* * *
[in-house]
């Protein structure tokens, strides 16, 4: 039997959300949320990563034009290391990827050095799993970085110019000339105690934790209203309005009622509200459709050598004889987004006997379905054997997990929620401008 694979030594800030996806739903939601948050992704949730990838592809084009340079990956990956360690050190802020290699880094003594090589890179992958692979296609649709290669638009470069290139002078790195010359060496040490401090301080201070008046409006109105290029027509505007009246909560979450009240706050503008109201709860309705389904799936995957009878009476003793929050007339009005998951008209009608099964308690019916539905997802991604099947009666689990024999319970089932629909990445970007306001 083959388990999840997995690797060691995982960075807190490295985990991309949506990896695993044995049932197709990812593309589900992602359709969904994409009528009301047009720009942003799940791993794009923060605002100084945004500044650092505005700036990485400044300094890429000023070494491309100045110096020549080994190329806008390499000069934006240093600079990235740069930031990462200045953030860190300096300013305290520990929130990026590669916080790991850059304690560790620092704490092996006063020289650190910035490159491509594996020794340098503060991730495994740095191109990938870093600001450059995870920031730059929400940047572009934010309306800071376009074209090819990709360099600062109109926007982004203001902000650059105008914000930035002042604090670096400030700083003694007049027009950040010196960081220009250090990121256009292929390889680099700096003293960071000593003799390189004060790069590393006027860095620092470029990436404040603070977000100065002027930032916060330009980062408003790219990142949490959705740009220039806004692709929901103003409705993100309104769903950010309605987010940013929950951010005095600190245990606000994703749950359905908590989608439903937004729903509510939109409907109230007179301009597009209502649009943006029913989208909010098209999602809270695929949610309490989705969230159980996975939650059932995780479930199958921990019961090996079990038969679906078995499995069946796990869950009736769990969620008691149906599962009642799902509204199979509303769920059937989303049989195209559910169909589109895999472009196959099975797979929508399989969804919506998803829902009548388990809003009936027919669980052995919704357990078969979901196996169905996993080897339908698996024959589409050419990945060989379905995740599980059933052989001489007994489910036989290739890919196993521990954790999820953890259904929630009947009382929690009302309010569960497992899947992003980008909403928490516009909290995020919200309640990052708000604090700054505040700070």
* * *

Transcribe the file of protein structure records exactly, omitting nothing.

[in-house]
């Protein structure tokens, strides 16, 4: 039997959300949320990563034009290391990827050095799993970085110019000339105690934790209203309005009622509200459709050598004889987004006997379905054997997990929620401008 694979030594800030996806739903939601948050992704949730990838592809084009340079990956990956360690050190802020290699880094003594090589890179992958692979296609649709290669638009470069290139002078790195010359060496040490401090301080201070008046409006109105290029027509505007009246909560979450009240706050503008109201709860309705389904799936995957009878009476003793929050007339009005998951008209009608099964308690019916539905997802991604099947009666689990024999319970089932629909990445970007306001 083959388990999840997995690797060691995982960075807190490295985990991309949506990896695993044995049932197709990812593309589900992602359709969904994409009528009301047009720009942003799940791993794009923060605002100084945004500044650092505005700036990485400044300094890429000023070494491309100045110096020549080994190329806008390499000069934006240093600079990235740069930031990462200045953030860190300096300013305290520990929130990026590669916080790991850059304690560790620092704490092996006063020289650190910035490159491509594996020794340098503060991730495994740095191109990938870093600001450059995870920031730059929400940047572009934010309306800071376009074209090819990709360099600062109109926007982004203001902000650059105008914000930035002042604090670096400030700083003694007049027009950040010196960081220009250090990121256009292929390889680099700096003293960071000593003799390189004060790069590393006027860095620092470029990436404040603070977000100065002027930032916060330009980062408003790219990142949490959705740009220039806004692709929901103003409705993100309104769903950010309605987010940013929950951010005095600190245990606000994703749950359905908590989608439903937004729903509510939109409907109230007179301009597009209502649009943006029913989208909010098209999602809270695929949610309490989705969230159980996975939650059932995780479930199958921990019961090996079990038969679906078995499995069946796990869950009736769990969620008691149906599962009642799902509204199979509303769920059937989303049989195209559910169909589109895999472009196959099975797979929508399989969804919506998803829902009548388990809003009936027919669980052995919704357990078969979901196996169905996993080897339908698996024959589409050419990945060989379905995740599980059933052989001489007994489910036989290739890919196993521990954790999820953890259904929630009947009382929690009302309010569960497992899947992003980008909403928490516009909290995020919200309640990052708000604090700054505040700070």